State of Ohio Update
The State Board of Pharmacy Files New Compounding Rules
After considerable communication and negotiation back and forth with the Ohio State Medical Association and many different medical specialty societies, the Pharmacy Board has changed it proposed compounding rules to address several physician concerns.
As proposed, now the new compounding rule will
- exempt drug reconstitution,
- exempt drug device preparation,
- exempt drug dilution (when administered one hour after preparation).
- allow physicians to prepare buffered lidocaine under the immediate-use rule and, for buffered lidocaine only, physicians can compound 12-hours in advance of using the lidocaine and NOT have to place a patient specific label on the compounded preparation.
The rule was also changed to amend the record-keeping rules to make them slightly less onerous.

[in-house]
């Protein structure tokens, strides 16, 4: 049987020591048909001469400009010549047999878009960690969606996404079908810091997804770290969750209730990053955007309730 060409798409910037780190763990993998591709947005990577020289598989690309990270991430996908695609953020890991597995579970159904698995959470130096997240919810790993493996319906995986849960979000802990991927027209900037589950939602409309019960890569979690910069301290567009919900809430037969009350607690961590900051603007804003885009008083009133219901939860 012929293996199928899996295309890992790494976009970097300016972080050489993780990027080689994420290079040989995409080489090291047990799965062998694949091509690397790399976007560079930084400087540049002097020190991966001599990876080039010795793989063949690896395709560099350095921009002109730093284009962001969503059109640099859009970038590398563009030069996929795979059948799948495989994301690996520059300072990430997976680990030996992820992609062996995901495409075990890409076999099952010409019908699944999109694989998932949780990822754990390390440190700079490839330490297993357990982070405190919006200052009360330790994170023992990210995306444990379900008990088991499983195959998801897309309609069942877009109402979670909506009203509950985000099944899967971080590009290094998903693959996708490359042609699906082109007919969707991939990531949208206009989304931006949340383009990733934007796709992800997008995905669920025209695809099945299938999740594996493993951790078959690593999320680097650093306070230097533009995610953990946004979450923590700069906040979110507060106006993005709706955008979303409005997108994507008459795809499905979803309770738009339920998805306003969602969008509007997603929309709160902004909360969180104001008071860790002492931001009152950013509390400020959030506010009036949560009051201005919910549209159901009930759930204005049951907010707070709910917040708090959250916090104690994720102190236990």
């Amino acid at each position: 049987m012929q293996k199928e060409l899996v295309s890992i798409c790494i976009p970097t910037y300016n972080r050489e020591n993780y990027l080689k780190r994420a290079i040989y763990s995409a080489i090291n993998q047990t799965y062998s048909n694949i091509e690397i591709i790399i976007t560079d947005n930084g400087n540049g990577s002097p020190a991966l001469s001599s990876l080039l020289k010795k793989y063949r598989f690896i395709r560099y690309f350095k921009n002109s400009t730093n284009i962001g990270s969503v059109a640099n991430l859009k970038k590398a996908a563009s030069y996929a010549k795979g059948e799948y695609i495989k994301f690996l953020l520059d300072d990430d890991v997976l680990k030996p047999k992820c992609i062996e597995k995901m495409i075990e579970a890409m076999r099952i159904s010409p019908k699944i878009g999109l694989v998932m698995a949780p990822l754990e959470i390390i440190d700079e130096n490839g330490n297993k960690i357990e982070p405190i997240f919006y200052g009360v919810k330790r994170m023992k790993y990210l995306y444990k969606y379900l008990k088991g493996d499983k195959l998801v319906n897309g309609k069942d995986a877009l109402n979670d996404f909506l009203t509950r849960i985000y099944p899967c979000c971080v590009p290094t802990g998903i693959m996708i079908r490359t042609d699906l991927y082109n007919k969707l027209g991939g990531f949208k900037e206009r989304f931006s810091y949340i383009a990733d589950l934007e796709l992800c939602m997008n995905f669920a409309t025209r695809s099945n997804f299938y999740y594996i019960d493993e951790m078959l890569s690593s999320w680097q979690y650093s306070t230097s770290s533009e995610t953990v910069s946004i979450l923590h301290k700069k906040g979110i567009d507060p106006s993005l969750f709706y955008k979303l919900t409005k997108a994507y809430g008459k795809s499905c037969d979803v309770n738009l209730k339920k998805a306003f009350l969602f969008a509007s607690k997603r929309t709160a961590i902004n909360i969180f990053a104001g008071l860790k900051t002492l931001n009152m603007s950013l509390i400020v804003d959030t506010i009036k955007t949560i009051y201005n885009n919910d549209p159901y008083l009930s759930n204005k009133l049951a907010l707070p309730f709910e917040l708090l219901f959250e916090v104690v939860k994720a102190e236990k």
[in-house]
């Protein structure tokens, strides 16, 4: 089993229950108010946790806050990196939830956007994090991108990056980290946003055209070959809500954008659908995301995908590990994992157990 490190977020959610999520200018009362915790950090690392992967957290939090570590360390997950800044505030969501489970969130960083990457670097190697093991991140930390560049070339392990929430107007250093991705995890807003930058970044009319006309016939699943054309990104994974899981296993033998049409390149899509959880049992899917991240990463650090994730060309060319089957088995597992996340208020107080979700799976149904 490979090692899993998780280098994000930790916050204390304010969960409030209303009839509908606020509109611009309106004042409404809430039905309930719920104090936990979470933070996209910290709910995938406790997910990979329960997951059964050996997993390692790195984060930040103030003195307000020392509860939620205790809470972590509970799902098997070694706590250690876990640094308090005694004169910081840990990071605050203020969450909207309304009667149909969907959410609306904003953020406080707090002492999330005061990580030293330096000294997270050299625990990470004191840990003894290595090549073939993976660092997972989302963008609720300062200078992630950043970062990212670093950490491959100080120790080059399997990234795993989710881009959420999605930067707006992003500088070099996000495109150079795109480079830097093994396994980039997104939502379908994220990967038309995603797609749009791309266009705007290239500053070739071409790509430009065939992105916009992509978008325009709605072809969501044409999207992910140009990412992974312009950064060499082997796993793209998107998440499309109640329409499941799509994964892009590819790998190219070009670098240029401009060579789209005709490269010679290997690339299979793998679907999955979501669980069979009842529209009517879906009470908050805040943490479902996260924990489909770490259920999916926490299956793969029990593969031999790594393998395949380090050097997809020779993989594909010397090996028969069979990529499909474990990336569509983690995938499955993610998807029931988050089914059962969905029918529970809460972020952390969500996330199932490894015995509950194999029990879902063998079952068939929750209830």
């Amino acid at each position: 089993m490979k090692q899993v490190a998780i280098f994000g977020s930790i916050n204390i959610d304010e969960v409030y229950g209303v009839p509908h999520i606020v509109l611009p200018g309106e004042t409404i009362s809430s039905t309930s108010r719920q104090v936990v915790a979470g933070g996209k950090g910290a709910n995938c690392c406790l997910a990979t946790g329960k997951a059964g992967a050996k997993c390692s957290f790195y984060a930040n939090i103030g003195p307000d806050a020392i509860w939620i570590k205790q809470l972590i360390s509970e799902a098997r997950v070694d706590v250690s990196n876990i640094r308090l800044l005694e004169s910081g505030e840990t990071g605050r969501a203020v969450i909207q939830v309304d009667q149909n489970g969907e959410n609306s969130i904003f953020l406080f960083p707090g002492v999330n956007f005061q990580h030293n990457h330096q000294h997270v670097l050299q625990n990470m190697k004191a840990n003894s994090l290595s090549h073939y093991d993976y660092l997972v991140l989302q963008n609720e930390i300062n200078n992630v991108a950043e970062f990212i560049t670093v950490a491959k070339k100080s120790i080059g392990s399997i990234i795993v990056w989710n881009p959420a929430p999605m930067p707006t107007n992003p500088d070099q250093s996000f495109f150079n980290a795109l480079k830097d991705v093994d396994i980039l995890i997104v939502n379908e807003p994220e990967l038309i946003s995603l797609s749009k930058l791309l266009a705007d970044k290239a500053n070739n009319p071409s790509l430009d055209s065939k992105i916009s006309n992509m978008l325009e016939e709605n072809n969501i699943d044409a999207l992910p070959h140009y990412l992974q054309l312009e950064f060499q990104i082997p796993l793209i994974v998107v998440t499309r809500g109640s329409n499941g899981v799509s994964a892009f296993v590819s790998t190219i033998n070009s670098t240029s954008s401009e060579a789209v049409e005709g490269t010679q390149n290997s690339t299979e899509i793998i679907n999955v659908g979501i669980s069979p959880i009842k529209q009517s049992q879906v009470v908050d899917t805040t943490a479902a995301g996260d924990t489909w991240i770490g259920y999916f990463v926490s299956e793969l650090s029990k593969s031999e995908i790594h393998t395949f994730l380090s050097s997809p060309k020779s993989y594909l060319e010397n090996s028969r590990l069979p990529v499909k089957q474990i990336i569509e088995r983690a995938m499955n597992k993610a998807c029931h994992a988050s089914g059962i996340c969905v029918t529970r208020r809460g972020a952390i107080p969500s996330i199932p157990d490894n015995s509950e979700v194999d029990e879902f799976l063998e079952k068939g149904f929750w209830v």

Attached is a PDF of the filed rules.
Details on the filing are available at http://www.registerofohio.state.oh.us/
Opioid Dispensing Continues to Fall – Down 41% over Past 6 Years
- OARSS usage dramatically increased in the past 12 months from 90 to 142 million patient reports
- SB 23, “Heartbeat Bill” received considerable press coverage as it passed the Ohio Senate this week. Senator Stephanie Kunze (R-Hilliard) and 3 Republican colleagues joined all Democrats in opposition. The bill still contains criminal liability provisions for physicians. The bill is expected to be considered, and passed, by the House of Representatives in the coming weeks. The Senate President is saying the bill is likely to be challenged and may end up at the US Supreme Court.
- Healthcare Value. The House Health Committee held a hearing this week around issue of “increasing value” in healthcare by promoting competition. While no bills were being considered, legislators discussed issues like price transparency, health savings accounts, telemedicine, alternative health clinics, and patient access to information.